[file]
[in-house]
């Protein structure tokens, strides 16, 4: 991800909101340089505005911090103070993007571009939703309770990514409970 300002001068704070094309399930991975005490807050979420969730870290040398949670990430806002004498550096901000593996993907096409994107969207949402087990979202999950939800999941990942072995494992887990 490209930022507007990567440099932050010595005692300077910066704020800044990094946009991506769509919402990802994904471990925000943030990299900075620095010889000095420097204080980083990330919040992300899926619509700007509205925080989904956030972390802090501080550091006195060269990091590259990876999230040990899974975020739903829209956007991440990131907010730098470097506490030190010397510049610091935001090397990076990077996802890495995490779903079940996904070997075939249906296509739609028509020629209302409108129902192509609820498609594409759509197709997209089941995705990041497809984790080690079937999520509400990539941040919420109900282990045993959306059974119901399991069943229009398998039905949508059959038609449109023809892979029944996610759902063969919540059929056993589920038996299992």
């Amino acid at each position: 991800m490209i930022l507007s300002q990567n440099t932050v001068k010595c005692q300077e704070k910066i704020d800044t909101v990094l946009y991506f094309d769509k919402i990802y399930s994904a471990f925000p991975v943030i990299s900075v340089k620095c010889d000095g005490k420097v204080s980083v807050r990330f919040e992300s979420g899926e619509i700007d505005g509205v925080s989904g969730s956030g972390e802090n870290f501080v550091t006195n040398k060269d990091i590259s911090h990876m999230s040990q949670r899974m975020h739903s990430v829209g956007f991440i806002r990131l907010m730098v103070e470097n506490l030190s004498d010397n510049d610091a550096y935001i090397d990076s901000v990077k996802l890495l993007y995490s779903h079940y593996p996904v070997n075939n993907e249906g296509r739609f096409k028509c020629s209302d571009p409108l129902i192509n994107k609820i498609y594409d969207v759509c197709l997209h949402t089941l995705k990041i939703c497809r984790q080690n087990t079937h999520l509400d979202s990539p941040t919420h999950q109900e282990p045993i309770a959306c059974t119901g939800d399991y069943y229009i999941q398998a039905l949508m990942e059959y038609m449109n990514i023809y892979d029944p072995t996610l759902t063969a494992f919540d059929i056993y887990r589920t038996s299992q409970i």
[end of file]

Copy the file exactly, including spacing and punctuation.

[in-house]
């Protein structure tokens, strides 16, 4: 991800909101340089505005911090103070993007571009939703309770990514409970 300002001068704070094309399930991975005490807050979420969730870290040398949670990430806002004498550096901000593996993907096409994107969207949402087990979202999950939800999941990942072995494992887990 490209930022507007990567440099932050010595005692300077910066704020800044990094946009991506769509919402990802994904471990925000943030990299900075620095010889000095420097204080980083990330919040992300899926619509700007509205925080989904956030972390802090501080550091006195060269990091590259990876999230040990899974975020739903829209956007991440990131907010730098470097506490030190010397510049610091935001090397990076990077996802890495995490779903079940996904070997075939249906296509739609028509020629209302409108129902192509609820498609594409759509197709997209089941995705990041497809984790080690079937999520509400990539941040919420109900282990045993959306059974119901399991069943229009398998039905949508059959038609449109023809892979029944996610759902063969919540059929056993589920038996299992």
């Amino acid at each position: 991800m490209i930022l507007s300002q990567n440099t932050v001068k010595c005692q300077e704070k910066i704020d800044t909101v990094l946009y991506f094309d769509k919402i990802y399930s994904a471990f925000p991975v943030i990299s900075v340089k620095c010889d000095g005490k420097v204080s980083v807050r990330f919040e992300s979420g899926e619509i700007d505005g509205v925080s989904g969730s956030g972390e802090n870290f501080v550091t006195n040398k060269d990091i590259s911090h990876m999230s040990q949670r899974m975020h739903s990430v829209g956007f991440i806002r990131l907010m730098v103070e470097n506490l030190s004498d010397n510049d610091a550096y935001i090397d990076s901000v990077k996802l890495l993007y995490s779903h079940y593996p996904v070997n075939n993907e249906g296509r739609f096409k028509c020629s209302d571009p409108l129902i192509n994107k609820i498609y594409d969207v759509c197709l997209h949402t089941l995705k990041i939703c497809r984790q080690n087990t079937h999520l509400d979202s990539p941040t919420h999950q109900e282990p045993i309770a959306c059974t119901g939800d399991y069943y229009i999941q398998a039905l949508m990942e059959y038609m449109n990514i023809y892979d029944p072995t996610l759902t063969a494992f919540d059929i056993y887990r589920t038996s299992q409970i």